- Sylvester (Crackers) Graham born (1794)
Chef David Burke’s Perfect Olympic Menu
Bill MilneChef David Burke creates a fanciful menu that he would serve in the Olympic Village.
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When I think about designing a menu for the Olympics, there are two things that come to mind: athletes and culture. The Olympics are a melting pot of both, with 205 countries competing in 26 sports this year in London, and I’ll be damned if not every single athlete there did not like my meal. To start, I’d want a menu high in protein and rich in carbs, to give the athletes the nutrition they need for success. The other thing I would do is create a menu that revolves around an “east meets west” theme, so that each dish hits on multiple cuisines and appeals to the many different cultures represented at the games.
Eggs scrambled with goat cheese and bacon; finished with scallions and soy sauce.
The eggs in this amuse serve three purposes; they’re high in protein so they’re fueling the athlete, and they’re also an international staple – everyone eats eggs. Finally, serving the eggs in an egg shell gives a nod to the French competing in the Olympics.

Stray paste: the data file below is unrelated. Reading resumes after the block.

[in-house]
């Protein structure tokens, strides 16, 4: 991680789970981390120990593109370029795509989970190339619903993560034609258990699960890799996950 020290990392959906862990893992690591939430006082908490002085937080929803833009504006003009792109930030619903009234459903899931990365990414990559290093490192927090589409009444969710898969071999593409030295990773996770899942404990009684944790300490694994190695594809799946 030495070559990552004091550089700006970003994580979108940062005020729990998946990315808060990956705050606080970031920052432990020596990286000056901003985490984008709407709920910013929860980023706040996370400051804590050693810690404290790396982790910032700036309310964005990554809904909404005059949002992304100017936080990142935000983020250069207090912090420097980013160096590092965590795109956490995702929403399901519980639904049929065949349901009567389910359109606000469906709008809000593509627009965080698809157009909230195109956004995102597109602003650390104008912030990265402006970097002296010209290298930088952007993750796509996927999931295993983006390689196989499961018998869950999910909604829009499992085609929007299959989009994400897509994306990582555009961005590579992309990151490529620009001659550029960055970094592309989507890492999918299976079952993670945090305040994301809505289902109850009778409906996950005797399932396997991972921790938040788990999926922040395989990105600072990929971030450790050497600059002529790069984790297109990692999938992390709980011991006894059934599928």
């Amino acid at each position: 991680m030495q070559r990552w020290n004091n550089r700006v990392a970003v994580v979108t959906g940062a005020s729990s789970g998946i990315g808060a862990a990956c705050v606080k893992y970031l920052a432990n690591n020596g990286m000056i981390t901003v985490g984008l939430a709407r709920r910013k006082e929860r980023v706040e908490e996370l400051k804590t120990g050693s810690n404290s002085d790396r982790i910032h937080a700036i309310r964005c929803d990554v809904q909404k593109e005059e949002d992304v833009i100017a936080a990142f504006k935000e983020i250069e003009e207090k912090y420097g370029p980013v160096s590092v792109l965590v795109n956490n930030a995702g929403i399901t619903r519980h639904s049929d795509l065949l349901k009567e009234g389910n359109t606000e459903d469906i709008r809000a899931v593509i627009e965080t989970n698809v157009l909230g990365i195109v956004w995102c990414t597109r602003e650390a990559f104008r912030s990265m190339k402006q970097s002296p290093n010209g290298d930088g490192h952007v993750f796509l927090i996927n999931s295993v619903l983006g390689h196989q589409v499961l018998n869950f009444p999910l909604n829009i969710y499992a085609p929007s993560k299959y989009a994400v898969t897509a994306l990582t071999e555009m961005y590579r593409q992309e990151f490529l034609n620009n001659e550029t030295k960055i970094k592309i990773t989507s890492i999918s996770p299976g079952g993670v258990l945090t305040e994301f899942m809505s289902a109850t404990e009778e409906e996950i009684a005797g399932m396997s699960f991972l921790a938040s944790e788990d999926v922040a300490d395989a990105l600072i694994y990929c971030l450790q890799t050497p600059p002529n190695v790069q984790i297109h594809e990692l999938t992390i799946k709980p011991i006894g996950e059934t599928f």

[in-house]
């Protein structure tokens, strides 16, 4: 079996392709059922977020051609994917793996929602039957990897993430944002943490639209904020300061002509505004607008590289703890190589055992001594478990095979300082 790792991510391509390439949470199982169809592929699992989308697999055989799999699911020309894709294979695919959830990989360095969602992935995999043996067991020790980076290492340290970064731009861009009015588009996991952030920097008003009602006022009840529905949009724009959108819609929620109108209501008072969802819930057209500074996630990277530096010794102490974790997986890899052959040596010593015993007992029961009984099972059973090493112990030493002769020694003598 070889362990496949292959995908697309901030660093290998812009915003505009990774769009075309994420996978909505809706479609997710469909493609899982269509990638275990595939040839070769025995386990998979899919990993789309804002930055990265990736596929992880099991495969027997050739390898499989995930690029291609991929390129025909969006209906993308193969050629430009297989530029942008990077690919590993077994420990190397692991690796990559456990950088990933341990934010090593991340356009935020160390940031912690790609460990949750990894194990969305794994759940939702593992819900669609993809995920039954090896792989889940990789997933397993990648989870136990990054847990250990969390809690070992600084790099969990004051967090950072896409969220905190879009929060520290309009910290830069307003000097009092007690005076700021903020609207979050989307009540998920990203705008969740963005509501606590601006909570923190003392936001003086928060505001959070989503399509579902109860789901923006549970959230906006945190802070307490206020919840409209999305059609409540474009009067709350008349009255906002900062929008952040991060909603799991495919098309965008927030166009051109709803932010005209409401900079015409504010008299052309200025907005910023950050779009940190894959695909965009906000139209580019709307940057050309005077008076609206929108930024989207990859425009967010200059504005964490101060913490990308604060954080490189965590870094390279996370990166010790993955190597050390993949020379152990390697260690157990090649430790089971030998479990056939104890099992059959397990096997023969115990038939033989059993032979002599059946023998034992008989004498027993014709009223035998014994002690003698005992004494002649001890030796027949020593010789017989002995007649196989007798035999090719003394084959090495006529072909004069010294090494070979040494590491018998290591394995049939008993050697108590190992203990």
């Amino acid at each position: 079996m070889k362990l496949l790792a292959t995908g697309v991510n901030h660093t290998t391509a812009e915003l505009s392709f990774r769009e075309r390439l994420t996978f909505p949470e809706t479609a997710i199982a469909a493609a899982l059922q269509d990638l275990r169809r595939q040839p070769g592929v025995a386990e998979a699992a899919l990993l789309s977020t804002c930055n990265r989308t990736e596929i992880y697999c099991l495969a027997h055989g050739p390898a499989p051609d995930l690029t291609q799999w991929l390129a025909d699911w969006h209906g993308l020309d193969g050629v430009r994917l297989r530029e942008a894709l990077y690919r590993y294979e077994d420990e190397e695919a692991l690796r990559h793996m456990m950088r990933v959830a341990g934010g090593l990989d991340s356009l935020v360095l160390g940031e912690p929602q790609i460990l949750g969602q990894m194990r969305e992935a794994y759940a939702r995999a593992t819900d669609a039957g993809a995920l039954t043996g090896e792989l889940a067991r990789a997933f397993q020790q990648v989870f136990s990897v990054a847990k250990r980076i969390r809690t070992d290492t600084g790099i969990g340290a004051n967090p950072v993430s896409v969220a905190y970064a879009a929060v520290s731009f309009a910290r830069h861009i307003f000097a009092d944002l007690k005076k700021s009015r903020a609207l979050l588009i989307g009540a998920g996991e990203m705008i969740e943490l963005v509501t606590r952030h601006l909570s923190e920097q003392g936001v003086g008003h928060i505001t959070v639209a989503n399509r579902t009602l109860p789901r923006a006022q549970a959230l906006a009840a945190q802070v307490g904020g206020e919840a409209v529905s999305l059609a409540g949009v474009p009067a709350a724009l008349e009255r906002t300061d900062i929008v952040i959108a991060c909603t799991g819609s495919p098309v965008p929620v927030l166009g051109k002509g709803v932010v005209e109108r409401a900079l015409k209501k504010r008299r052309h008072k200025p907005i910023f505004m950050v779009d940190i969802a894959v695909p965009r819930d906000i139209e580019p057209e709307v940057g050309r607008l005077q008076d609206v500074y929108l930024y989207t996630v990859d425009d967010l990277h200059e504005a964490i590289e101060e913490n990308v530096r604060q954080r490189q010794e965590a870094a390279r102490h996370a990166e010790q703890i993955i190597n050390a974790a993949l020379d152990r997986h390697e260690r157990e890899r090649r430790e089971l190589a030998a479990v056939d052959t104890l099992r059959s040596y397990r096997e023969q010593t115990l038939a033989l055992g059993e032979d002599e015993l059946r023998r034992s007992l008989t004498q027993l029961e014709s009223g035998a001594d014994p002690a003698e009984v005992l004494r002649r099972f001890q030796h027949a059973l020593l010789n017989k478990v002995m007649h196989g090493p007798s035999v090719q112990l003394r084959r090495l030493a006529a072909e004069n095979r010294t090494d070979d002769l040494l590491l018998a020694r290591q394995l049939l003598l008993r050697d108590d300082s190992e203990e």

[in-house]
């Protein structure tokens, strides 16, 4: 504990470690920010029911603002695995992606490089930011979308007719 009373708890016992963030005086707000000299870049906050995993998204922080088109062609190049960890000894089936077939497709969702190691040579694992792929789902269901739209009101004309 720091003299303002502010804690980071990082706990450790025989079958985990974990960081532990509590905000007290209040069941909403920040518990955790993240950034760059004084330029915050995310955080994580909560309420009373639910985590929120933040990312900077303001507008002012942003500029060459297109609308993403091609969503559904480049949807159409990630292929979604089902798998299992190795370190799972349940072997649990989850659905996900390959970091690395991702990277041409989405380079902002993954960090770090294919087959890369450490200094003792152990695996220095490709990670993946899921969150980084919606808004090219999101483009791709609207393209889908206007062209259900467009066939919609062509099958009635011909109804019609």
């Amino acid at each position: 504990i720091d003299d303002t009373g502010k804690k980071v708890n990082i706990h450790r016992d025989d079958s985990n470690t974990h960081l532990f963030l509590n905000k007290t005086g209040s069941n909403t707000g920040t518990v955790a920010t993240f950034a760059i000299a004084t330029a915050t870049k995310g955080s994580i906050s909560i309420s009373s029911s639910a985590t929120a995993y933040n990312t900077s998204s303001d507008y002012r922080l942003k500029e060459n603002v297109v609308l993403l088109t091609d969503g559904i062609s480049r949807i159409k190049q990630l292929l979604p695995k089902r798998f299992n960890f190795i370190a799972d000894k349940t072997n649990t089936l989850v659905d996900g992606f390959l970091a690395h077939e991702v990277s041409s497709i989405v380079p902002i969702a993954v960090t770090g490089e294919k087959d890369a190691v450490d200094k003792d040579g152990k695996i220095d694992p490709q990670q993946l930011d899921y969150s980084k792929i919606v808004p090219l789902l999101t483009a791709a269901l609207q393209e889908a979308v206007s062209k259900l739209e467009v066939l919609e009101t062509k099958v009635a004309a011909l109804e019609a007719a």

Steamed sea bass with tomato-miso vinaigrette and finished with lemongrass and ginger, served with a cucumber-mint salad.
This light dish is low in calories and gives a diverse taste of Japanese and Vietnamese cuisines.
Rack of Lamb
Charred rack of lamb with curry oil and chilled yogurt.
The lamb and yogurt give a nod to the Greek culture of the Olympics, and the curry highlights the South East Asian and Indian cultures. Surprisingly lamb is appealing to and is eaten by more cultures than beef.
Baked Alaska Parfait with Lemon and Jasmine Tea Merinque
A parfait glass layered with strawberry, vanilla, and chocolate ice creams, topped with a lemon and jasmine tea meringue and a flaming Jamaican rum float.
The different components of this dessert represent the five olympic rings in my mind. The parfait and the meringue pay homage to the French, the lemon and tea combination give a look to the English, and the jasmine represents the Chinese. Lastly, the Alaskan element gives a nod to the United States, and I like to think of the fast burning Jamaican rum as signifying one of my favorite Olympic athletes: Jamaican runner Usain Bolt. Better eat this fast if you want the gold, and for those of you who are feeling extra confident this year at the games, top it off with a little decorative gold leaf instead of a cherry. Torch it, raise it, and salute.
(Photos courtesy of Jerry Ruotola)
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